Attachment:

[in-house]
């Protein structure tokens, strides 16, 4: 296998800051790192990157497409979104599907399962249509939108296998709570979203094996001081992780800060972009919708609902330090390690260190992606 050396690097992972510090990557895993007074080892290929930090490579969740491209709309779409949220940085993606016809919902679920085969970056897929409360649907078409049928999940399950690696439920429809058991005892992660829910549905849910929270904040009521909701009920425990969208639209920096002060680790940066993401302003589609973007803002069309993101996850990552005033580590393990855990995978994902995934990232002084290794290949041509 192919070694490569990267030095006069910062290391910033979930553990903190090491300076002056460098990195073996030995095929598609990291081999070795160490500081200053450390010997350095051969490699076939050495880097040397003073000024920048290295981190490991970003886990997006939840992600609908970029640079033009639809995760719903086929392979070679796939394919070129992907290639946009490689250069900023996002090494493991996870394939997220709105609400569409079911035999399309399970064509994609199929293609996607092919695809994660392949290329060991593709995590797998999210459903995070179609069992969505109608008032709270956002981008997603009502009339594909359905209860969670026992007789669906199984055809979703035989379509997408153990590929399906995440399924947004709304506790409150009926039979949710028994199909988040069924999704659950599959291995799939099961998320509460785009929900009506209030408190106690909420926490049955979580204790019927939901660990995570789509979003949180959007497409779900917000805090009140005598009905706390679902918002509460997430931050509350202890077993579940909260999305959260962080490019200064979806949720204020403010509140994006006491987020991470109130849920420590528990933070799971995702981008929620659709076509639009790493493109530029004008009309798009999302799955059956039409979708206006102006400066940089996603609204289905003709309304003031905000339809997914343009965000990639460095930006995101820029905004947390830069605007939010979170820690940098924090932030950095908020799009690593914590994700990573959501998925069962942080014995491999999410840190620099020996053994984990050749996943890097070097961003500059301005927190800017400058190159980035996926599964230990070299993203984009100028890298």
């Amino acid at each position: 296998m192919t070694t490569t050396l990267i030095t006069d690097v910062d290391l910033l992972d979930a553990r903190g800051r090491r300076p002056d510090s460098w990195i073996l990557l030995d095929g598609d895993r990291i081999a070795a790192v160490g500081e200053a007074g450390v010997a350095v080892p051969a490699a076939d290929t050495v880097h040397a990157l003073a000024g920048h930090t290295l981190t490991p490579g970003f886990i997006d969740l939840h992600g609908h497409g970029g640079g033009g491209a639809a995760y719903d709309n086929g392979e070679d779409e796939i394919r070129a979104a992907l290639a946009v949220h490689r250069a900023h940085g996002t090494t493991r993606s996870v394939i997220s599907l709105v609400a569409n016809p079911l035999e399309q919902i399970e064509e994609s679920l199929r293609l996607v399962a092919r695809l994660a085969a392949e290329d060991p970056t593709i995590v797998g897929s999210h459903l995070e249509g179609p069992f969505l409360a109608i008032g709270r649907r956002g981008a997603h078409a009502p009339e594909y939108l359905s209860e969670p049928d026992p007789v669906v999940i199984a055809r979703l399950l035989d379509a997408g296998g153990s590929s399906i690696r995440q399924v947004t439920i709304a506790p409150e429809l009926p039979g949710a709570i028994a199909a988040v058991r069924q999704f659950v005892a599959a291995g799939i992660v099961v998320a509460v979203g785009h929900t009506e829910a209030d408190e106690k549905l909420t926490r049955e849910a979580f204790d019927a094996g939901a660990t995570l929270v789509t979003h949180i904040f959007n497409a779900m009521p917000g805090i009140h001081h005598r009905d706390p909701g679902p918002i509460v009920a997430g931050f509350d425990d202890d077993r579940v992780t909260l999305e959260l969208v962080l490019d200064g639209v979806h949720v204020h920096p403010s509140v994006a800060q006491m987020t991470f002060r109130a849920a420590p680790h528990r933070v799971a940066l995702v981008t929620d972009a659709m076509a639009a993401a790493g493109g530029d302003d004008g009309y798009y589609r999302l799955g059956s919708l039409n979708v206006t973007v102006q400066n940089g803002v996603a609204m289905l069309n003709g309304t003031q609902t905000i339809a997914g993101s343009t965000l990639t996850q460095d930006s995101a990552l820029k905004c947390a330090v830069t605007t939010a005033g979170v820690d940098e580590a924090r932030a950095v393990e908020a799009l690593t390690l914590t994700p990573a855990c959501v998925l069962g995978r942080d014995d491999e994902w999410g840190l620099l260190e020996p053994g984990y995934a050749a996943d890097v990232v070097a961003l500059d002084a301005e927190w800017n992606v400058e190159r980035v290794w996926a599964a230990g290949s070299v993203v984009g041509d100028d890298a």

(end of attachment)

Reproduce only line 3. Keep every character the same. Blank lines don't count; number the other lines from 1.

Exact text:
């Amino acid at each position: 296998m192919t070694t490569t050396l990267i030095t006069d690097v910062d290391l910033l992972d979930a553990r903190g800051r090491r300076p002056d510090s460098w990195i073996l990557l030995d095929g598609d895993r990291i081999a070795a790192v160490g500081e200053a007074g450390v010997a350095v080892p051969a490699a076939d290929t050495v880097h040397a990157l003073a000024g920048h930090t290295l981190t490991p490579g970003f886990i997006d969740l939840h992600g609908h497409g970029g640079g033009g491209a639809a995760y719903d709309n086929g392979e070679d779409e796939i394919r070129a979104a992907l290639a946009v949220h490689r250069a900023h940085g996002t090494t493991r993606s996870v394939i997220s599907l709105v609400a569409n016809p079911l035999e399309q919902i399970e064509e994609s679920l199929r293609l996607v399962a092919r695809l994660a085969a392949e290329d060991p970056t593709i995590v797998g897929s999210h459903l995070e249509g179609p069992f969505l409360a109608i008032g709270r649907r956002g981008a997603h078409a009502p009339e594909y939108l359905s209860e969670p049928d026992p007789v669906v999940i199984a055809r979703l399950l035989d379509a997408g296998g153990s590929s399906i690696r995440q399924v947004t439920i709304a506790p409150e429809l009926p039979g949710a709570i028994a199909a988040v058991r069924q999704f659950v005892a599959a291995g799939i992660v099961v998320a509460v979203g785009h929900t009506e829910a209030d408190e106690k549905l909420t926490r049955e849910a979580f204790d019927a094996g939901a660990t995570l929270v789509t979003h949180i904040f959007n497409a779900m009521p917000g805090i009140h001081h005598r009905d706390p909701g679902p918002i509460v009920a997430g931050f509350d425990d202890d077993r579940v992780t909260l999305e959260l969208v962080l490019d200064g639209v979806h949720v204020h920096p403010s509140v994006a800060q006491m987020t991470f002060r109130a849920a420590p680790h528990r933070v799971a940066l995702v981008t929620d972009a659709m076509a639009a993401a790493g493109g530029d302003d004008g009309y798009y589609r999302l799955g059956s919708l039409n979708v206006t973007v102006q400066n940089g803002v996603a609204m289905l069309n003709g309304t003031q609902t905000i339809a997914g993101s343009t965000l990639t996850q460095d930006s995101a990552l820029k905004c947390a330090v830069t605007t939010a005033g979170v820690d940098e580590a924090r932030a950095v393990e908020a799009l690593t390690l914590t994700p990573a855990c959501v998925l069962g995978r942080d014995d491999e994902w999410g840190l620099l260190e020996p053994g984990y995934a050749a996943d890097v990232v070097a961003l500059d002084a301005e927190w800017n992606v400058e190159r980035v290794w996926a599964a230990g290949s070299v993203v984009g041509d100028d890298a």